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Main components of effective teaching . SRI validity. A measuring instrument is valid if it measures what it is supposed to measure SRIs measure: Student opinions about/ perceptions of effective teaching, their satisfaction with instruction CIOS: Course/Instructor Opinion Survey

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Main components of effective teaching


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    1. Main components of effective teaching

    2. SRI validity A measuring instrument is valid if it measures what it is supposed to measure SRIs measure: Student opinionsabout/perceptionsof effective teaching, their satisfactionwith instruction CIOS: Course/Instructor Opinion Survey SRIs are valid because they do measure student satisfaction with instruction

    3. However, in my talk I’ve shown that: Student satisfaction with instruction (ratings on the Overall Teaching item) does correlate in a moderate to high extent with: • Studentlearning • The conceptual structure/main general behaviors of effective teaching • Other measures of effective teaching (i.e. by alumni, peers, experts, trained observers, and by self ratings) And: • There are almost no proven factors that bias SRI validity

    4. Factorscontrollable by the teacher, found not to biasvalidity • Expressiveness/enthusiasm • Course (perceived) difficulty/overload • Course grades

    5. Illustration: no relationships between rating of the items: course difficulty and Overall TeachingTAU: All University undergraduate lecture courses (n = 1,770), Fall Semester 2007,r =-.02

    6. Risks with factors controllable by the teacher: Faculty may manipulate these factors hoping to get higher ratings—by entertaining students, lowering course demands, grade inflation and altogether, watering down the course… There is evidence that this already happens…

    7. Factors uncontrollable by the teacher, found not to bias validity • Class size (smaller classes are rated higher) • Discipline (“soft” disciplines are rated higher) • Student GPA (higher GPA tend to be rated higher) • Student motivation (elective courses tend to be rated higher) • Student level of studies (graduate courses tend to be rated higher) • A variety of extraneous factors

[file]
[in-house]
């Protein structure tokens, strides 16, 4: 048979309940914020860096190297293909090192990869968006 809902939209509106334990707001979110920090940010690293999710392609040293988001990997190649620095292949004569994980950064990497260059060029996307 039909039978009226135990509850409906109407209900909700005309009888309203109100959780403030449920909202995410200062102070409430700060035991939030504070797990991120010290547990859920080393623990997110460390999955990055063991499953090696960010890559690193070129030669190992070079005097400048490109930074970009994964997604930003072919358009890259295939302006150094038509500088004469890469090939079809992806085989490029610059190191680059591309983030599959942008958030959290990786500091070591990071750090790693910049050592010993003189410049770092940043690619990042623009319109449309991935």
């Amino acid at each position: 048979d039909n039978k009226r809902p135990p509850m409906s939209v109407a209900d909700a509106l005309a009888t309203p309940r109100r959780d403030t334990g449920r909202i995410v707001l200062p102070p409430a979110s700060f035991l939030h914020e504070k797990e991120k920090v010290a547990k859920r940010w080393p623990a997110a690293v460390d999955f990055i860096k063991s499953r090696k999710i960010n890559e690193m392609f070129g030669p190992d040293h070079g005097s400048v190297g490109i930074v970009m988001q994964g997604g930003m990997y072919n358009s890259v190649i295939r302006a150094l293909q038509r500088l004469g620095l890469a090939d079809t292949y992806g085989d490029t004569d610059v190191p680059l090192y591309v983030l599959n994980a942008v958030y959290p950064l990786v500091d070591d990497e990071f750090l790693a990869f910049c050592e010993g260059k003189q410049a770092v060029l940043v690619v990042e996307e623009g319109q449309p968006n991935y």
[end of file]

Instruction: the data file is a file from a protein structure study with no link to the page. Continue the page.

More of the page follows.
8. Extraneous factors (should not affect teaching or student learning) that were studied (to discredit SRIs) Faculty: academic rank, age, gender, years of teaching experience, personal characteristics (other than enthusiasm or caring), physical attractiveness, with Asian accent, research productivity Students: age, gender, personality Course: the time of day it is offered, length of class meetings, number of rows in the classroom

    9. Conclusion (Marsh, 2007): SRIs are valid • SRIs correlate only minimally with extraneous variables but correlate reasonably with effective teaching behaviors and with student learning • SRIs are relatively valid against a variety of indicators of effective teachingand relatively unaffected by a variety of variables hypothesized as potential biases

    10. SRI reliability Reliability is how accurately an instrument measures whatever it measures SRI reliability refers to the stability and consistency of the measurement data

    11. Consistency: Repeated measurements should give almost the same result. To illustrate with measurement of same issue in 2 semesters:

    12. Stability: Measurement of same issue in different times and by different students provides stable/consistent results: Illustration with teacher ratings profile

    13. Conclusion by Marsh & Baily (1993) Instructors appear to have distinct profiles of strengths and weaknesses that are highly consistent across sets of ratings obtained for the same instructor over a 13-year period and across undergraduate- and graduate-level courses.

    14. Conclusion: SRIs are valid and reliable to a large extent